Blade was ready to go. His huge brawny body glistened with tar salve. He gave the old scientista smile and said, "Quite apart from all you've said, sir, and the fact that if you can do whatyou say you can there will be, sooner or later, a brain dictator, I am not very interested.Now-do we go through with it or do I resign and get dressed again?"

    Lord L stepped aside and let Blade precede him through the door. He said nothing.

    As Blade took the last few steps into the computer launch chamber, the words of Sir CharlesSherrington echoed in his brain. The brain that Sir Charles had been describing when he calledit "an enchanted loom where millions of flashing shuttles weave a dissolving pattern."

    Yes. It was all of that. The thought only hardened Blade's resolve. After this time no moretampering. Fini. Kaput. All over.

    The small glass cage stood as always, containing the chair with its straps and electrodes.Blade hesitated for just a moment, then strode over to the chair and sat down. Lord L began totape the shiny-headed electrodes to his greased body. The old man worked silently and intently,frowning and mumbling to himself, the usual bandinage missing. Once, as he taped an electrodeto Blade's naked skull, Lord L did pat his shoulder. I am not forgiven, Blade thought, but heis a professional and it is business as usual.

    The preparations went on. Blade felt himself going rigid and tense, though he willed againstit, and the queasy liquid of fear began to seep through him. There was no way to dam the fear,to hold it back-not in these latter days-and so he let it flow. It would vanish soon enoughwhen he went through the computer and found himself in a new dimension fighting for his life.It always came to that. It was never easy.

    Blade stared at the instrument panel on the far wall, concentrating on the red toggle that, ina minute or so now, Lord L would pull and so catapult Blade into-what?

    Lord L taped the last electrode into place and went to the instrument board. His hand hoveredover the red toggle.

    "A final chance, Richard. Won't you consider-wait a month or so-or perhaps we can scrub yourmission altogether and let your backup man do this mission?"

    Blade's nerves were screaming. He knew that if he hesitated he would be screaming. The batteryof his courage, sapped cumulatively by so many trips into DX, was running low.

    "Pull the lever," he said. "Pull the lever, you damned old fool!"

    He had only time to read the amazement and shock on Lord L's face before the red toggle camedown. No one had ever spoken to his Lordship in that manner.

    The current washed through him like bloody surf. For a moment there was pain, pain that couldnot be borne and yet must be, and then his body vanished and with it the pain and he was only abrain on a stalk..

    The stalk was planted in purple gravel and atop it his brain waved and moved in a hot wind.Lights flashed and bells rang and behind a shadow screen he saw horned figures copulating. Aclown ran up from nowhere and smote his raw brain with a bladder and there was more pain. Theclown and the pain locked hands and danced off into silver fog. A girl with fur all over hercame out of the fog and stood looking at him. She sucked her thumb and stared at him andmouthed words that he could not understand. As his brain watched she grew a penis, a huge poleof flesh, and laughed and began to toy with herself and then went off turning cartwheels.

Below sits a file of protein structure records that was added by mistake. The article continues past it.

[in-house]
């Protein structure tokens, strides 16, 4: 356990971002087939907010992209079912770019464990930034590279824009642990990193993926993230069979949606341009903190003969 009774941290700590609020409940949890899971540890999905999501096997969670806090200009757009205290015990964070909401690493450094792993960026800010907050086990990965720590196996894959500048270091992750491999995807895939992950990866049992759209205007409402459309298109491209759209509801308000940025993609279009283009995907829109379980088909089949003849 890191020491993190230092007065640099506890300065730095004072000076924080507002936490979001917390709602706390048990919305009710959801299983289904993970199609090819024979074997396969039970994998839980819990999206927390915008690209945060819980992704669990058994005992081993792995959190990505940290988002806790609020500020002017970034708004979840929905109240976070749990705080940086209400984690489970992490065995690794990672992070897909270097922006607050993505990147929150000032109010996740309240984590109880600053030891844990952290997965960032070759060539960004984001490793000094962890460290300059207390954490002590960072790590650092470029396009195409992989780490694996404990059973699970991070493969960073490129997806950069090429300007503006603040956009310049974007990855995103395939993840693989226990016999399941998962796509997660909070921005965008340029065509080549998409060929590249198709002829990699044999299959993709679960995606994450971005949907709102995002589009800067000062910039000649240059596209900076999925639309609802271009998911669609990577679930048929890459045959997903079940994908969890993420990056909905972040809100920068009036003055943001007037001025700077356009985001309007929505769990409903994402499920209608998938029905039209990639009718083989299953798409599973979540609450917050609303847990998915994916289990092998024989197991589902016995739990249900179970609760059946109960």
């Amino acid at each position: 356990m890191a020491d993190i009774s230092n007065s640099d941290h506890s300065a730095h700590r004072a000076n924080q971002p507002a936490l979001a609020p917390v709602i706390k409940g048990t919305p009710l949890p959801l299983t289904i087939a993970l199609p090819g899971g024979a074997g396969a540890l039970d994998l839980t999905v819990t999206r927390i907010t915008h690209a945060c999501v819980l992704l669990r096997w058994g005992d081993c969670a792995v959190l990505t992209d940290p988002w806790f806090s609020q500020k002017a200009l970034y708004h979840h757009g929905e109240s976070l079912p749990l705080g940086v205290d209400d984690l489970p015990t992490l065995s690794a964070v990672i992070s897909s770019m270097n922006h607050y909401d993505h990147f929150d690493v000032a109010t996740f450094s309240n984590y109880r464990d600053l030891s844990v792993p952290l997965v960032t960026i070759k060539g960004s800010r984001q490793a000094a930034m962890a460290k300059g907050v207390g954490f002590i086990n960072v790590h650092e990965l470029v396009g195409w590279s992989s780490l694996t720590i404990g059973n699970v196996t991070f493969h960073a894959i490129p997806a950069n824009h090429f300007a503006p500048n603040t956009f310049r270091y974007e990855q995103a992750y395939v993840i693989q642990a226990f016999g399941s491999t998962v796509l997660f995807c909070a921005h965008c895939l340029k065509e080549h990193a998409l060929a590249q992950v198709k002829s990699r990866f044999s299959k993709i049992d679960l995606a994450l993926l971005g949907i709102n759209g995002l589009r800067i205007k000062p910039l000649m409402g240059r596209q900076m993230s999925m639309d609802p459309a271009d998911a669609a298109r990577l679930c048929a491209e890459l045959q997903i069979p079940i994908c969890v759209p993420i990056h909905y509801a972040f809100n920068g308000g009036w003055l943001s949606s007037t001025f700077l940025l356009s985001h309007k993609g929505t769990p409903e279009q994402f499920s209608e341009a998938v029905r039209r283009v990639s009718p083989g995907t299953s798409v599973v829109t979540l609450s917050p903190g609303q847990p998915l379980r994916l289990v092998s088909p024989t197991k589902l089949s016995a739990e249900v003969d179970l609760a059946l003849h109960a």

His brain detached itself from the stalk and began to rise like a balloon into polychromaticclouds wreathed around the base of a gigantic chryselephantine statue. The statue washermaphroditic and towered into eternity and filled the cosmos and the brain knew that it wasseeing GOD.

    GOD smiled. GOD smote. The brain fell and fell and fell ....

    Chapter 3

    At first Blade thought he was in a forest. Gradually, as the computer shock wore off, herealized that he lay not among trees, but among reeds, weeds, amid spindly stalks and bushes.As always he lay still, unmoving, waiting until his senses fully returned and he could assaythe situation. It was his usual procedure upon entering Dimension X and so far it had ensuredhis survival.

    As time passed he became aware that something was terribly wrong. Things, objects, were all outof kilter, out of proportion and in false perspective. Why should weeds, or reeds, look liketrees to him? Unless?

    Blade did not believe it. He did not want to believe it. The computer had played strange tricksbefore, but this? Was he a Tom Thumb, reduced in size to a minikin? Or was he still his normalself and had landed in a dimension where everything was so massive that he was dwarfed?

    It was much worse than that. So far he had not moved a muscle, he stared straight ahead of himand a bit upward. Now he tried to flex his muscles. Nothing much happened. His fingers movedand his fist clenched and relaxed, but there was no strength. He was as weak and uncoordinatedas a baby.

    Blade looked at his hand. It was small and pink and chubby. Tiny. He was a baby. The computerhad reduced him to an infant.

    In body only. For that Blade was grateful even as the curses formed in his brain. He damned thecomputer and Lord L and J and the gods and himself for a fool. And found some satisfactiontherein. His brain was all right, unchanged, crystal and all. He was Richard Blade still, buthis tiny pink body was that of a newborn babe.